Hurricane Harvey and Irma have impacted Quincy University students.
Samuel Deleon is a senior volleyball player at Quincy University from Houston, Texas. Deleon and his family were one of the few fortunate enough to have not been seriously impacted by Hurricane Harvey.
“My neighborhood is a newer neighborhood that had a retention pond where the water goes around the (area),” Deleon said.
However, some of his family members and friends had flood damage.
“My sister’s house was located in the neighborhood that was severely flooded,” Sam also said, “Her whole first floor was (flooded), and she and her family were stuck on the second floor during the duration of the storm,” Deleon said.
Deleon also talked about how he handled himself while at QU during the time Harvey hit and how nerve-wrecking it was for him hoping for the best for his family.
“I had many friends at Houston who were on my Snapchat stories,” Deleon explained. “So looking at some of the damages on their stories, they were driving through some of the neighborhood that was devastated, and you can see some people’s stuff on the curb that was taller than me.”
Marissa Gonzalez said how the state of Texas was not prepared for the flooding in Houston.
Her hometown got some rain from Harvey even though it was about three and a half hours away from Houston.
Gonzalez, who is a junior at Quincy University, plays volleyball for the Hawks and is from a suburb that is on the northeast side of San Antonio.
“San Antonio is a cool part of Texas, and people forget about (San Antonio) when you think of Texas,” Gonzalez said. “The city is very diverse and it is a fun city with a lot going on. San Antonio has been more of the support for Houston, and I do not think anyone in Texas was prepared for the flooding that occurred.”
Gonzalez talks about what her family did to support Houston after the devastation.
“My dad went to the coast to volunteer there, and he helped clear debris and trash everywhere,” Gonzalez said.
Even though most of Gonzalez’s family was safe from Harvey, she recalled her family helping her aunt prepare for the hurricane because she lived on a coast near Houston.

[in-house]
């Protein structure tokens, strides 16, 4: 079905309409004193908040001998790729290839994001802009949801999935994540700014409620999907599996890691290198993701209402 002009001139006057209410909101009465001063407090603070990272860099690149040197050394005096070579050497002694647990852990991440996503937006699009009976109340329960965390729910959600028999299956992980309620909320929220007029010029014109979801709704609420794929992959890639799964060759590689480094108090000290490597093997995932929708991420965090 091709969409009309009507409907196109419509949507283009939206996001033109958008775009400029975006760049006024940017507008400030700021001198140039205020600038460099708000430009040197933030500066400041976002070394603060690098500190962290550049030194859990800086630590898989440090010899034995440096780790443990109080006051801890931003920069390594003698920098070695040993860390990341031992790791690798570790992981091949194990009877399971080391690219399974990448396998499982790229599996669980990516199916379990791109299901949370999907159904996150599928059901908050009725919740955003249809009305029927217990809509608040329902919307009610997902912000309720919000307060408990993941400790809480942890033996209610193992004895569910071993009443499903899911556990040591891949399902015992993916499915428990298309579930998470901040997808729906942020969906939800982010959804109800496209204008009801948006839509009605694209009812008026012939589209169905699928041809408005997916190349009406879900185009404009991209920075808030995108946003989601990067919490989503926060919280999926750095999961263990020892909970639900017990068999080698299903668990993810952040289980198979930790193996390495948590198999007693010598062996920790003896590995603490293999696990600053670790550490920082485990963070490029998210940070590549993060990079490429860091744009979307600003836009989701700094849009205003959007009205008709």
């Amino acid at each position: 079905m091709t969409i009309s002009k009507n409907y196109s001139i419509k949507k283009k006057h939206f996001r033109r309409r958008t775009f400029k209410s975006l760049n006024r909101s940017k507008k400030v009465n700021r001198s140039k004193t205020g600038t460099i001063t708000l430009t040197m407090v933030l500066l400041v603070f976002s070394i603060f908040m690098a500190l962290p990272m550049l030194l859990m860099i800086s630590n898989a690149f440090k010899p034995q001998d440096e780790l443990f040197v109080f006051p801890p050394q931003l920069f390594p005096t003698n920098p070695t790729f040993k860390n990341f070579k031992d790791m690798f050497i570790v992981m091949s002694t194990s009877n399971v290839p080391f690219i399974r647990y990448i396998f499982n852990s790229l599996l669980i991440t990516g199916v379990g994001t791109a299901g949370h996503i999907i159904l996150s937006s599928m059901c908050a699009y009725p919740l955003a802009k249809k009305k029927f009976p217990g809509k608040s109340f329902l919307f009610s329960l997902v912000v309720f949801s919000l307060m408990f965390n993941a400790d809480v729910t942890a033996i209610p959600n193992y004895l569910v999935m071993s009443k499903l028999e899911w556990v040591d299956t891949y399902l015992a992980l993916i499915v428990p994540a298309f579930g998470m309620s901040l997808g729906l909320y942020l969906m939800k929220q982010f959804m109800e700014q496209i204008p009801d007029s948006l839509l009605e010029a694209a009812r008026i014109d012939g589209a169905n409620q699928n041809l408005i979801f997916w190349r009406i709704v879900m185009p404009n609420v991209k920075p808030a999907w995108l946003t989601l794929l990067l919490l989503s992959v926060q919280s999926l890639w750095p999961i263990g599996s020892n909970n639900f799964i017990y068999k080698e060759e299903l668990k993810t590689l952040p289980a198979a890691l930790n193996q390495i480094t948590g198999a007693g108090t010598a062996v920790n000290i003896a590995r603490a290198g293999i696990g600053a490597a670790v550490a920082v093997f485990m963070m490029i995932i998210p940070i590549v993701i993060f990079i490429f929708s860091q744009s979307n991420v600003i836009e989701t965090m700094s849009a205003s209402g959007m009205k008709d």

“She stayed at my parent’s house in San Antonio during the storm, her house had damage, but it was not destroyed,” Gonzalez said.
A couple of weeks later after Hurricane Harvey hit Houston, Hurricane Irma came through the Atlantic Ocean and destroyed most of Florida.
Javon Washington, who plays football for QU, talks about his experience during the most recent hurricane and says it was not the first time he had experienced a hurricane.
“The worst I had been through was Hurricane Katrina and Hurricane Wilma,” Washington said.
Hurricane Katrina devastated New Orleans in 2005 while Hurricane Wilma hit Florida two months after Katrina.
“I remember being without lights for at least a week and a half after Katrina,” Washington said.
Washington then recalled his experience with his brother during Hurricane Wilma.
“My brother and I lived in a four-bedroom house and converted a garage into a bedroom, and we put a wall up. Hurricane Wilma then blew that wall down, and I woke up being wet,” Washington says. “The only thing that kept it (the wall) from falling on me was the closet that we had built.”
Washington was born and raised in Fort Lauderdale, Florida and moved to Inverness, Florida his senior year of high school.
Washington’s famiy’s approach to Hurricane Irma was to treat it like any other hurricane they had experienced in the past.
“You have to get prepared like stocking up on water, canned food, and boarding up windows, it was like second nature to us,” Washington explained. “My grandmother lived in Inverness, and she had an electrical well pump and knew she was not going to have water, so what she did was buy big dumpsters to fill the water so that she can flush the toilet.”
While most of Florida’s power is now restored, his family’s home did not suffer as much damage, and they made it safely through the hurricane.